Skylights featured on Astronomy Picture of the Day

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Photo of the Week.. Mars climbs through the trees last March, led by the Sickle of Leo above it. Regulus is up and to the right of Mars, while Denebola is near the lower right edge.

Astronomy news for the week starting Friday, October 26, 2012.

Our Moon brightens the sky this week. Starting off in its waxing gibbous phase, it goes through full during the daylight hours in North America on Monday, October 29. The night of Sunday the 28th, it will therefore rise just shy of full shortly before sunset, while the evening of Monday the 29th, it will rise a bit past the exact phase and slightly later than sunset. It then spends the remainder of the week fading in the waning gibbous phase.

The only lunar encounter of note, and it is a good one, is with Jupiter. Look the night of Wednesday the 31st to see the Moon nicely to the west of the bright planet with the star Aldebaran a bit south of a line between them. The following night, that of Thursday, November 1, the Moon and Jupiter will be dramatically closer, but with the Moon flipped to the other side, to the east of the planet. The two will rise very close together with Jupiter on top. Shortly before the rising, the Moon will actually have occulted the planet as seen from part of South Africa. An encounter of little note is with Uranus on Saturday the 27th, the Moon going several degrees to the north of the seventh planet from the Sun. Leaving the Moon, note only that it passes its apogee from Earth on Thursday the 1st.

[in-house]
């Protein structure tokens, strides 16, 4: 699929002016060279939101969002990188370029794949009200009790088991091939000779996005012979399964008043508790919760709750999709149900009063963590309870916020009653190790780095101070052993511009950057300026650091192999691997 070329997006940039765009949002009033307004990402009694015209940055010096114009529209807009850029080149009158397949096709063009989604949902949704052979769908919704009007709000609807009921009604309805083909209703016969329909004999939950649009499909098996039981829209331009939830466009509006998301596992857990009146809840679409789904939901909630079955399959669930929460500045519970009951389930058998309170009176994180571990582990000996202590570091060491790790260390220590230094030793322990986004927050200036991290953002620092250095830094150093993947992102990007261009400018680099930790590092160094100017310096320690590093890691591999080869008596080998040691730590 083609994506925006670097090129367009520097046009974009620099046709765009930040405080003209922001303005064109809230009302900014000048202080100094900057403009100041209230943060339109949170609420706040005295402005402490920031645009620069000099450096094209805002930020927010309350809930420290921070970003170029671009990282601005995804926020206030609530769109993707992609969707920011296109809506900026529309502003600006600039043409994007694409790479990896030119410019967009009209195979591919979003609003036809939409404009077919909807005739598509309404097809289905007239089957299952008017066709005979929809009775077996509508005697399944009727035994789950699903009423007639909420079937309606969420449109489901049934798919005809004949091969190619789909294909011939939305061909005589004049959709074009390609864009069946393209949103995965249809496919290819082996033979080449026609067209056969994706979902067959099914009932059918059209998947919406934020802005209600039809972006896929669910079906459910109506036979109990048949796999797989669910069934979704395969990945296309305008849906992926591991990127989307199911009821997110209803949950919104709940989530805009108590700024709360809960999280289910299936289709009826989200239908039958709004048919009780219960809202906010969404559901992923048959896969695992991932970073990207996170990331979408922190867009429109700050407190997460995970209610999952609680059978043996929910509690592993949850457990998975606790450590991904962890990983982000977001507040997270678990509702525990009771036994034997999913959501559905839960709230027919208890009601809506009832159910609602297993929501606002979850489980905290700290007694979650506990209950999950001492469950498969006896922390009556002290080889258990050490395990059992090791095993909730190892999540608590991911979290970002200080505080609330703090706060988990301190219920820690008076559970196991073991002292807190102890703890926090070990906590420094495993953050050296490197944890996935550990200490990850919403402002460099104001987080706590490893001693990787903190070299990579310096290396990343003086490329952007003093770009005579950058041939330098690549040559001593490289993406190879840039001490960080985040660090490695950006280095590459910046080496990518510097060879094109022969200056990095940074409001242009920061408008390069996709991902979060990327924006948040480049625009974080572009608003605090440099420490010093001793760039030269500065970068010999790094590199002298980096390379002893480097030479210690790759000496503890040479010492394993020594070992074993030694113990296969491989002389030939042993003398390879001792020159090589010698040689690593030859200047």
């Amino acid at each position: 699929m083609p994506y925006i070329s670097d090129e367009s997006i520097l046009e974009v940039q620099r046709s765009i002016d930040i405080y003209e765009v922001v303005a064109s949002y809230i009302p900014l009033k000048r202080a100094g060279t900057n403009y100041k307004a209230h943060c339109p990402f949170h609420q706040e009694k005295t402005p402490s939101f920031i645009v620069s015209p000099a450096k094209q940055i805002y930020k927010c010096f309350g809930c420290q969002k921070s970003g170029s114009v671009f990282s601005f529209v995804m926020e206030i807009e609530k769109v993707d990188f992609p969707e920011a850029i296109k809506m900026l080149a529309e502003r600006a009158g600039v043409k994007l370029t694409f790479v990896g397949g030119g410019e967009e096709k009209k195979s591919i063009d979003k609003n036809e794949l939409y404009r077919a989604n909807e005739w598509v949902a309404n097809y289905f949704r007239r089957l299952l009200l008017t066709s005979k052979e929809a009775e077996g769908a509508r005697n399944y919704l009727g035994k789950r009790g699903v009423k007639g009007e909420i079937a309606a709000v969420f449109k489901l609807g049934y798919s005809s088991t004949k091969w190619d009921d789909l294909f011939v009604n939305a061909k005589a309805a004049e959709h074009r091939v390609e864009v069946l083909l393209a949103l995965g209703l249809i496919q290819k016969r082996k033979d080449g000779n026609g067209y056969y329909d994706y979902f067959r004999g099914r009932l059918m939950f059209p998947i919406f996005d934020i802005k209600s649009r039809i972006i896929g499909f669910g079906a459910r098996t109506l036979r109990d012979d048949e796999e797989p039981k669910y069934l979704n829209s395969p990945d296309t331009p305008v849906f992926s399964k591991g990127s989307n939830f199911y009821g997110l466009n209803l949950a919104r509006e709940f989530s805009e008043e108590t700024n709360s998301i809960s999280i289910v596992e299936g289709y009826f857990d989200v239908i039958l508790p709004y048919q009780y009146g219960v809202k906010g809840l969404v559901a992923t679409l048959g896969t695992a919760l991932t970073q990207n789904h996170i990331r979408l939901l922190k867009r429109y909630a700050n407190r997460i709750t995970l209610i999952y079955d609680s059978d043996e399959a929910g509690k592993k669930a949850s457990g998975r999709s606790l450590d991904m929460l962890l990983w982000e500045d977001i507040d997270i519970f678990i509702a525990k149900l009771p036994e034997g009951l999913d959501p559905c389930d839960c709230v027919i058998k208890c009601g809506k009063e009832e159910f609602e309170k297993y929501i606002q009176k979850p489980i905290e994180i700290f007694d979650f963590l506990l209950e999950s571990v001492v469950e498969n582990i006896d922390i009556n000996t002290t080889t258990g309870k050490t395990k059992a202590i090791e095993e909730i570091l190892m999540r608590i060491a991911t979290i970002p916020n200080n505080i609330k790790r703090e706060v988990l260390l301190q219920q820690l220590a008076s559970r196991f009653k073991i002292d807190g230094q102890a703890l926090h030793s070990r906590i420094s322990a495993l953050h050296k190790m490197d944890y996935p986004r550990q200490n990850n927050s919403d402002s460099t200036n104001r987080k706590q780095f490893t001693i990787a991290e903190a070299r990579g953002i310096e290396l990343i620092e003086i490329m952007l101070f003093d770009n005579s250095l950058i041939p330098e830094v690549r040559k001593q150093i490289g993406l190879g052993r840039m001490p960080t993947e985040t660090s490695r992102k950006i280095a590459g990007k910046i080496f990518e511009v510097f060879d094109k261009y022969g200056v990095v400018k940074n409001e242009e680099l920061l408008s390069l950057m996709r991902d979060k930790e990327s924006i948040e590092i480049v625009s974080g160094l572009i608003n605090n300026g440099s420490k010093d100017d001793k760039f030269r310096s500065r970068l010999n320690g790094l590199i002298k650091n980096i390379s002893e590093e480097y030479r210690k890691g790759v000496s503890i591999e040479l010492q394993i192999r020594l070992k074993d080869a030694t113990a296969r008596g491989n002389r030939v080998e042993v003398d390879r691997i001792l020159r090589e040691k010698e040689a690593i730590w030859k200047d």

With that as an introduction, Jupiter is now placing itself beautifully in the evening sky by rising around 8 PM Daylight Time in pretty much its usual place in central Taurus, retrograding (moving to the west against the background stars) a bit to the west and closer to Aldebaran and the Hyades, which lie to the southwest of it. Jupiter then dominates the sky until around 4:30 AM, when brighter Venus launches itself above the eastern horizon, by which time Jupiter has crossed the meridian to the south (though not by that much). Moving rapidly to the east against the background, Venus finds itself near the celestial equator in western Virgo well to the southeast of Leo's Regulus as it slowly catches up with the Sun. Back in the evening, Mars remains nearly invisible but steady, setting its usual half hour after the end of twilight, just about as Jupiter rises. While Mercury passes its greatest eastern elongation to the Sun on Friday the 26th, the ecliptic is so flat against the horizon that the planet is practically invisible (as is Saturn).

Though the bright Moon blots out the fainter stars, you can still see such prominent figures as Cassiopeia, as her "W" stands nearly overhead in late evening. And of course there is faithful Polaris, which you can find due north at an angle above the horizon equal to your latitude. Then well to the south, look for "November's Star," bright but lonely Fomalhaut, "the Fish's Mouth (of Piscis Austrinus, the Southern Fish), a true harbinger of the chilly days to come.
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